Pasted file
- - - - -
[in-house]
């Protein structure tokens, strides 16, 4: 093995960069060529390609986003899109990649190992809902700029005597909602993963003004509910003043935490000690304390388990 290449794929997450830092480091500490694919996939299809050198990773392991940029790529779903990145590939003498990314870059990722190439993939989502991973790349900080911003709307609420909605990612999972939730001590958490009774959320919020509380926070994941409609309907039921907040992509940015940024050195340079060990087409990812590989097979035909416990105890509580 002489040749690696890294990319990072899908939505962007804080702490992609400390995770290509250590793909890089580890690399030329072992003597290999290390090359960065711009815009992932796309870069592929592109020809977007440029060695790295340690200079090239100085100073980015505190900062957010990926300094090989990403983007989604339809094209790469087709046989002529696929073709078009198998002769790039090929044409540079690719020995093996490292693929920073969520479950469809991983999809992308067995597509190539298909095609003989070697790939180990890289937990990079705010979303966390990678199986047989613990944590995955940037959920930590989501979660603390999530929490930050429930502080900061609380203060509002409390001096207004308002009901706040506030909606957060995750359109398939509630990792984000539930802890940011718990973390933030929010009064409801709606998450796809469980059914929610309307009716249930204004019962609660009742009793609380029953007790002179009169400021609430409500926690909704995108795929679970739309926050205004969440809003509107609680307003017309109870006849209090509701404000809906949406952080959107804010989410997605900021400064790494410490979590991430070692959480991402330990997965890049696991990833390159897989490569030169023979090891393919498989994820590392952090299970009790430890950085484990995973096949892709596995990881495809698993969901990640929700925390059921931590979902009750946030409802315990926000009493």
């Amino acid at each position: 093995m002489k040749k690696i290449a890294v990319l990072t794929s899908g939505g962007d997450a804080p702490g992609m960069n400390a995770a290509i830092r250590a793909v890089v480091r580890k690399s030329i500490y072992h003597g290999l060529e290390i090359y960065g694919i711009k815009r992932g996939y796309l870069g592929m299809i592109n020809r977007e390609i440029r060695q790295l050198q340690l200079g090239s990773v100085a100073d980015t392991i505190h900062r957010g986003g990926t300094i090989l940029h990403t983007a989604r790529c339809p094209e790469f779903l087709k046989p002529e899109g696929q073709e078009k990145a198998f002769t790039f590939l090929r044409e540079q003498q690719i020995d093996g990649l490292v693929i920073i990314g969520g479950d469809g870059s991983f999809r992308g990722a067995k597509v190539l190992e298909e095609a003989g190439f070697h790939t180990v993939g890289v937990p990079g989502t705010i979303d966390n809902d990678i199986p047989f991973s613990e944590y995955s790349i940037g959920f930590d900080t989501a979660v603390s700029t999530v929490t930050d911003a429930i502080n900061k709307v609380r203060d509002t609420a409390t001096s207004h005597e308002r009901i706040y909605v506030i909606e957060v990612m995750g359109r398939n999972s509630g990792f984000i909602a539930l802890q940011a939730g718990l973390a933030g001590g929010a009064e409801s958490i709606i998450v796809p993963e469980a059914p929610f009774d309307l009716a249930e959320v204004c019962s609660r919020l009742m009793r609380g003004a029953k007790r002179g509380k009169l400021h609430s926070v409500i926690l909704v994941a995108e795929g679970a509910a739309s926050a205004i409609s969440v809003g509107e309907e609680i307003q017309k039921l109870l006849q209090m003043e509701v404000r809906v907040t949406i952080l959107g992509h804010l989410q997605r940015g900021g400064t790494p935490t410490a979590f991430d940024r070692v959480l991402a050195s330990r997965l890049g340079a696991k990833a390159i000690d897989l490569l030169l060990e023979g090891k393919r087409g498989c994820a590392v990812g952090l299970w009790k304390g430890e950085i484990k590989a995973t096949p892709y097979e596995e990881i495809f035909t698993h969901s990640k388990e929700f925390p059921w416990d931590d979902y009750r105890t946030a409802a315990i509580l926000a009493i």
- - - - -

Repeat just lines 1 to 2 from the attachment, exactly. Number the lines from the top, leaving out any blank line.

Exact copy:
[in-house]
């Protein structure tokens, strides 16, 4: 093995960069060529390609986003899109990649190992809902700029005597909602993963003004509910003043935490000690304390388990 290449794929997450830092480091500490694919996939299809050198990773392991940029790529779903990145590939003498990314870059990722190439993939989502991973790349900080911003709307609420909605990612999972939730001590958490009774959320919020509380926070994941409609309907039921907040992509940015940024050195340079060990087409990812590989097979035909416990105890509580 002489040749690696890294990319990072899908939505962007804080702490992609400390995770290509250590793909890089580890690399030329072992003597290999290390090359960065711009815009992932796309870069592929592109020809977007440029060695790295340690200079090239100085100073980015505190900062957010990926300094090989990403983007989604339809094209790469087709046989002529696929073709078009198998002769790039090929044409540079690719020995093996490292693929920073969520479950469809991983999809992308067995597509190539298909095609003989070697790939180990890289937990990079705010979303966390990678199986047989613990944590995955940037959920930590989501979660603390999530929490930050429930502080900061609380203060509002409390001096207004308002009901706040506030909606957060995750359109398939509630990792984000539930802890940011718990973390933030929010009064409801709606998450796809469980059914929610309307009716249930204004019962609660009742009793609380029953007790002179009169400021609430409500926690909704995108795929679970739309926050205004969440809003509107609680307003017309109870006849209090509701404000809906949406952080959107804010989410997605900021400064790494410490979590991430070692959480991402330990997965890049696991990833390159897989490569030169023979090891393919498989994820590392952090299970009790430890950085484990995973096949892709596995990881495809698993969901990640929700925390059921931590979902009750946030409802315990926000009493």